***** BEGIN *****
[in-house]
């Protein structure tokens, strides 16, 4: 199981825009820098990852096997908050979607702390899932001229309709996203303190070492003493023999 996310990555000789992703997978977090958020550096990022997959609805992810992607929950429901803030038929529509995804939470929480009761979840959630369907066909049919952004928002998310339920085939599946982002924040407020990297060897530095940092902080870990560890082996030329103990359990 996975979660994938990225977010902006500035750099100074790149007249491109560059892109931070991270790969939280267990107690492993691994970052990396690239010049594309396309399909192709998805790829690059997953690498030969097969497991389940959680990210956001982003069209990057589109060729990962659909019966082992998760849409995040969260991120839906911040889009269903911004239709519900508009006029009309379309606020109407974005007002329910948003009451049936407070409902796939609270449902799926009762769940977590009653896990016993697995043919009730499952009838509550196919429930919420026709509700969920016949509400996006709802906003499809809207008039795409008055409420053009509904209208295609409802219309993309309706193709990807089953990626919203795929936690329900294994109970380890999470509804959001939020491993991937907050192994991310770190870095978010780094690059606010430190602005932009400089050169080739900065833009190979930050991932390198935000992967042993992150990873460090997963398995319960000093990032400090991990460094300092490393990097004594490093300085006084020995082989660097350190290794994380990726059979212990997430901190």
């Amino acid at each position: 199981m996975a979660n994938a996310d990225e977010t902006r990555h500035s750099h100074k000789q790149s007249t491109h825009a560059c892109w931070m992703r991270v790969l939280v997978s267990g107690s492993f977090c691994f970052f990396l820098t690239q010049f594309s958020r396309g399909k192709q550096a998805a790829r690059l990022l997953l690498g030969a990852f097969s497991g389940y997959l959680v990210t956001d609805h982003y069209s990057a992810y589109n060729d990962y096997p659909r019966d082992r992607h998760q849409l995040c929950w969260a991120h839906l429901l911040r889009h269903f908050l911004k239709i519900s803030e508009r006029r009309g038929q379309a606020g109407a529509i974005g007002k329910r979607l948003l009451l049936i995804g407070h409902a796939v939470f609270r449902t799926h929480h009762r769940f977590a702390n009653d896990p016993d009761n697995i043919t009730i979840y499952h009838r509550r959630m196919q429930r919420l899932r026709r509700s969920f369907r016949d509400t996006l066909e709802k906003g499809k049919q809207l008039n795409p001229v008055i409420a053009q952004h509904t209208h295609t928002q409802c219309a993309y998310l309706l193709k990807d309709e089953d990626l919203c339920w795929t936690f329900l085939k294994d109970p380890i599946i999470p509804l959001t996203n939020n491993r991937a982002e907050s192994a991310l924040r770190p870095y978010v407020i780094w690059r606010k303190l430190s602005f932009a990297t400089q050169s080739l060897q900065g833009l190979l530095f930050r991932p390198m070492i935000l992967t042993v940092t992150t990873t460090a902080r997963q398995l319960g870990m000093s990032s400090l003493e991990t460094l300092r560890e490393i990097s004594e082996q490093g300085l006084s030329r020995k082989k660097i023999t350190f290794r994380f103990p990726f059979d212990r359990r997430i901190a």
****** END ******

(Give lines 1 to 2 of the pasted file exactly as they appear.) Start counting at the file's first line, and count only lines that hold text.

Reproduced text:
[in-house]
């Protein structure tokens, strides 16, 4: 199981825009820098990852096997908050979607702390899932001229309709996203303190070492003493023999 996310990555000789992703997978977090958020550096990022997959609805992810992607929950429901803030038929529509995804939470929480009761979840959630369907066909049919952004928002998310339920085939599946982002924040407020990297060897530095940092902080870990560890082996030329103990359990 996975979660994938990225977010902006500035750099100074790149007249491109560059892109931070991270790969939280267990107690492993691994970052990396690239010049594309396309399909192709998805790829690059997953690498030969097969497991389940959680990210956001982003069209990057589109060729990962659909019966082992998760849409995040969260991120839906911040889009269903911004239709519900508009006029009309379309606020109407974005007002329910948003009451049936407070409902796939609270449902799926009762769940977590009653896990016993697995043919009730499952009838509550196919429930919420026709509700969920016949509400996006709802906003499809809207008039795409008055409420053009509904209208295609409802219309993309309706193709990807089953990626919203795929936690329900294994109970380890999470509804959001939020491993991937907050192994991310770190870095978010780094690059606010430190602005932009400089050169080739900065833009190979930050991932390198935000992967042993992150990873460090997963398995319960000093990032400090991990460094300092490393990097004594490093300085006084020995082989660097350190290794994380990726059979212990997430901190």